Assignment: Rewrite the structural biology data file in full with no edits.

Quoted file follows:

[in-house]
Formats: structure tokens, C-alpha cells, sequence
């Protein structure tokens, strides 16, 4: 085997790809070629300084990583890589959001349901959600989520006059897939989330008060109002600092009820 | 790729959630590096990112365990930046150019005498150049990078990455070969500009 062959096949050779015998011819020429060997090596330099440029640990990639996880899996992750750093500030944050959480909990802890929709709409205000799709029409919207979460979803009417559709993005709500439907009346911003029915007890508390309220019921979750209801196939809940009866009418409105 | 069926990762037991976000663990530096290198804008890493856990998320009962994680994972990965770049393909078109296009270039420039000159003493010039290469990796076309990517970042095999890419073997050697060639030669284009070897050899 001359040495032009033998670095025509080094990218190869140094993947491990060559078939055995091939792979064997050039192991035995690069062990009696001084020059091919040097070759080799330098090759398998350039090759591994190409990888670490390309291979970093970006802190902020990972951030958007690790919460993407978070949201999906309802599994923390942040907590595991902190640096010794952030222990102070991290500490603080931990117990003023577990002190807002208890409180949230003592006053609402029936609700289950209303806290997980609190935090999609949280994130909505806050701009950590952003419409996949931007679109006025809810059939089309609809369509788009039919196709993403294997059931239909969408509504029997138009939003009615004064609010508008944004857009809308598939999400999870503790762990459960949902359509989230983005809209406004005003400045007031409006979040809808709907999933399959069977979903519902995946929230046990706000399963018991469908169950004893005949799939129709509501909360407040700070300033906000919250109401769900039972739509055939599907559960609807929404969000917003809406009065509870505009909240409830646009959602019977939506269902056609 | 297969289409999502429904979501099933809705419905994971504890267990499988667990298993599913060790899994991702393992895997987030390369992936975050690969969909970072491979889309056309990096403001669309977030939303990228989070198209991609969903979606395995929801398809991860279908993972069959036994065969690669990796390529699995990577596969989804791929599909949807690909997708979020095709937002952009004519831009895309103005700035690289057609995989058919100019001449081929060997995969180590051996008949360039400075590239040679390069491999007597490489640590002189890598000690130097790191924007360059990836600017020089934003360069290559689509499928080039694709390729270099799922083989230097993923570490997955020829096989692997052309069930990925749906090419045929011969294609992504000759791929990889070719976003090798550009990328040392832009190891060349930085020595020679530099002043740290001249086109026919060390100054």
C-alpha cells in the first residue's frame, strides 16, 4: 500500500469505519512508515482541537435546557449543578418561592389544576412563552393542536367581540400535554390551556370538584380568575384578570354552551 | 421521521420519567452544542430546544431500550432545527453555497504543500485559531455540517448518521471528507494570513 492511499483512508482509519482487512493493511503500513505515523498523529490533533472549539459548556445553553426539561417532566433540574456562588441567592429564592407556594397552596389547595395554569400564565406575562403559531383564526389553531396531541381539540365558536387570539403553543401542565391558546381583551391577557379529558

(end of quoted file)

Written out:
[in-house]
Formats: structure tokens, C-alpha cells, sequence
């Protein structure tokens, strides 16, 4: 085997790809070629300084990583890589959001349901959600989520006059897939989330008060109002600092009820 | 790729959630590096990112365990930046150019005498150049990078990455070969500009 062959096949050779015998011819020429060997090596330099440029640990990639996880899996992750750093500030944050959480909990802890929709709409205000799709029409919207979460979803009417559709993005709500439907009346911003029915007890508390309220019921979750209801196939809940009866009418409105 | 069926990762037991976000663990530096290198804008890493856990998320009962994680994972990965770049393909078109296009270039420039000159003493010039290469990796076309990517970042095999890419073997050697060639030669284009070897050899 001359040495032009033998670095025509080094990218190869140094993947491990060559078939055995091939792979064997050039192991035995690069062990009696001084020059091919040097070759080799330098090759398998350039090759591994190409990888670490390309291979970093970006802190902020990972951030958007690790919460993407978070949201999906309802599994923390942040907590595991902190640096010794952030222990102070991290500490603080931990117990003023577990002190807002208890409180949230003592006053609402029936609700289950209303806290997980609190935090999609949280994130909505806050701009950590952003419409996949931007679109006025809810059939089309609809369509788009039919196709993403294997059931239909969408509504029997138009939003009615004064609010508008944004857009809308598939999400999870503790762990459960949902359509989230983005809209406004005003400045007031409006979040809808709907999933399959069977979903519902995946929230046990706000399963018991469908169950004893005949799939129709509501909360407040700070300033906000919250109401769900039972739509055939599907559960609807929404969000917003809406009065509870505009909240409830646009959602019977939506269902056609 | 297969289409999502429904979501099933809705419905994971504890267990499988667990298993599913060790899994991702393992895997987030390369992936975050690969969909970072491979889309056309990096403001669309977030939303990228989070198209991609969903979606395995929801398809991860279908993972069959036994065969690669990796390529699995990577596969989804791929599909949807690909997708979020095709937002952009004519831009895309103005700035690289057609995989058919100019001449081929060997995969180590051996008949360039400075590239040679390069491999007597490489640590002189890598000690130097790191924007360059990836600017020089934003360069290559689509499928080039694709390729270099799922083989230097993923570490997955020829096989692997052309069930990925749906090419045929011969294609992504000759791929990889070719976003090798550009990328040392832009190891060349930085020595020679530099002043740290001249086109026919060390100054």
C-alpha cells in the first residue's frame, strides 16, 4: 500500500469505519512508515482541537435546557449543578418561592389544576412563552393542536367581540400535554390551556370538584380568575384578570354552551 | 421521521420519567452544542430546544431500550432545527453555497504543500485559531455540517448518521471528507494570513 492511499483512508482509519482487512493493511503500513505515523498523529490533533472549539459548556445553553426539561417532566433540574456562588441567592429564592407556594397552596389547595395554569400564565406575562403559531383564526389553531396531541381539540365558536387570539403553543401542565391558546381583551391577557379529558